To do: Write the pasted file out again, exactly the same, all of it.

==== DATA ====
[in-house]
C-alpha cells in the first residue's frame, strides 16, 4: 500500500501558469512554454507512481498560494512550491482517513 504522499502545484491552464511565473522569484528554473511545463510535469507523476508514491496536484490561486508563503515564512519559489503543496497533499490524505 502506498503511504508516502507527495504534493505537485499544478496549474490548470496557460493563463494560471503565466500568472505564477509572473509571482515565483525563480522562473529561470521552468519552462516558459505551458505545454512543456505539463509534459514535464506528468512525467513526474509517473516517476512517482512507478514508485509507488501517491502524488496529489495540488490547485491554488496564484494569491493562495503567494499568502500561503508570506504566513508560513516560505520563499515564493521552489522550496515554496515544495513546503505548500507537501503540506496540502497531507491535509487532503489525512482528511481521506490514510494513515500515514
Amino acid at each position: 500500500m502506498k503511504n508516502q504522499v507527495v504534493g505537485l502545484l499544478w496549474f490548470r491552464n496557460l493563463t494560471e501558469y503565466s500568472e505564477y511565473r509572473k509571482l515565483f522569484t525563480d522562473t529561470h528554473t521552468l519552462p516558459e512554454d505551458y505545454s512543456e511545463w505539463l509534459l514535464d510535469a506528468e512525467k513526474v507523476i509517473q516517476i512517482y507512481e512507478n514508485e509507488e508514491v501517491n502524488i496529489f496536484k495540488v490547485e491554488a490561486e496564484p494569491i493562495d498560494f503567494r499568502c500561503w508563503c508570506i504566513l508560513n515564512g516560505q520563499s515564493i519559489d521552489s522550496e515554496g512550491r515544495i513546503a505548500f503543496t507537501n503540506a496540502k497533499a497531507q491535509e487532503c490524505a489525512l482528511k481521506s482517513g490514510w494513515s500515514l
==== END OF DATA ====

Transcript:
[in-house]
C-alpha cells in the first residue's frame, strides 16, 4: 500500500501558469512554454507512481498560494512550491482517513 504522499502545484491552464511565473522569484528554473511545463510535469507523476508514491496536484490561486508563503515564512519559489503543496497533499490524505 502506498503511504508516502507527495504534493505537485499544478496549474490548470496557460493563463494560471503565466500568472505564477509572473509571482515565483525563480522562473529561470521552468519552462516558459505551458505545454512543456505539463509534459514535464506528468512525467513526474509517473516517476512517482512507478514508485509507488501517491502524488496529489495540488490547485491554488496564484494569491493562495503567494499568502500561503508570506504566513508560513516560505520563499515564493521552489522550496515554496515544495513546503505548500507537501503540506496540502497531507491535509487532503489525512482528511481521506490514510494513515500515514
Amino acid at each position: 500500500m502506498k503511504n508516502q504522499v507527495v504534493g505537485l502545484l499544478w496549474f490548470r491552464n496557460l493563463t494560471e501558469y503565466s500568472e505564477y511565473r509572473k509571482l515565483f522569484t525563480d522562473t529561470h528554473t521552468l519552462p516558459e512554454d505551458y505545454s512543456e511545463w505539463l509534459l514535464d510535469a506528468e512525467k513526474v507523476i509517473q516517476i512517482y507512481e512507478n514508485e509507488e508514491v501517491n502524488i496529489f496536484k495540488v490547485e491554488a490561486e496564484p494569491i493562495d498560494f503567494r499568502c500561503w508563503c508570506i504566513l508560513n515564512g516560505q520563499s515564493i519559489d521552489s522550496e515554496g512550491r515544495i513546503a505548500f503543496t507537501n503540506a496540502k497533499a497531507q491535509e487532503c490524505a489525512l482528511k481521506s482517513g490514510w494513515s500515514l